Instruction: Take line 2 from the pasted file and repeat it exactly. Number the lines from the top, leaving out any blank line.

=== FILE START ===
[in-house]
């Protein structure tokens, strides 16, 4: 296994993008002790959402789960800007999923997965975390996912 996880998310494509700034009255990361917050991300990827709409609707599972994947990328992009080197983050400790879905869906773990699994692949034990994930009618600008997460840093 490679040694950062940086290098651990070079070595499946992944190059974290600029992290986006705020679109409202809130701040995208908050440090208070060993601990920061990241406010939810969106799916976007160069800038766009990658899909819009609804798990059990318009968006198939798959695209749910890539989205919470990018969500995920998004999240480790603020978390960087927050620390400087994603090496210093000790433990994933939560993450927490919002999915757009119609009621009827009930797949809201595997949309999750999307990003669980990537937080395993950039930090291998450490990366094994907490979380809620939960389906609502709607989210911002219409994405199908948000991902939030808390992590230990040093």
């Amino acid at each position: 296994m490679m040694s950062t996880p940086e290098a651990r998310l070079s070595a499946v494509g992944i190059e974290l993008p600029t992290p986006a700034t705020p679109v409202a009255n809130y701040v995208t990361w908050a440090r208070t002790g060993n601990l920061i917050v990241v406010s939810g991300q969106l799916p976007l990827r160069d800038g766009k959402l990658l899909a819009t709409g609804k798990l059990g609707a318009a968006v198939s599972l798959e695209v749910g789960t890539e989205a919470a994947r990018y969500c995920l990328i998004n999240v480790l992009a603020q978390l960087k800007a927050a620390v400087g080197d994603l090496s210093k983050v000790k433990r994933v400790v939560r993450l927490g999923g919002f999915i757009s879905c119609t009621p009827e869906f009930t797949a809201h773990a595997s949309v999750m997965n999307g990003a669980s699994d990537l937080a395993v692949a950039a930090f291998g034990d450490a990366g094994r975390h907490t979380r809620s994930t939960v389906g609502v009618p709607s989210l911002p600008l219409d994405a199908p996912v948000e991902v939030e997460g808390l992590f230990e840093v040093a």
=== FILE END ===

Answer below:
């Protein structure tokens, strides 16, 4: 296994993008002790959402789960800007999923997965975390996912 996880998310494509700034009255990361917050991300990827709409609707599972994947990328992009080197983050400790879905869906773990699994692949034990994930009618600008997460840093 490679040694950062940086290098651990070079070595499946992944190059974290600029992290986006705020679109409202809130701040995208908050440090208070060993601990920061990241406010939810969106799916976007160069800038766009990658899909819009609804798990059990318009968006198939798959695209749910890539989205919470990018969500995920998004999240480790603020978390960087927050620390400087994603090496210093000790433990994933939560993450927490919002999915757009119609009621009827009930797949809201595997949309999750999307990003669980990537937080395993950039930090291998450490990366094994907490979380809620939960389906609502709607989210911002219409994405199908948000991902939030808390992590230990040093």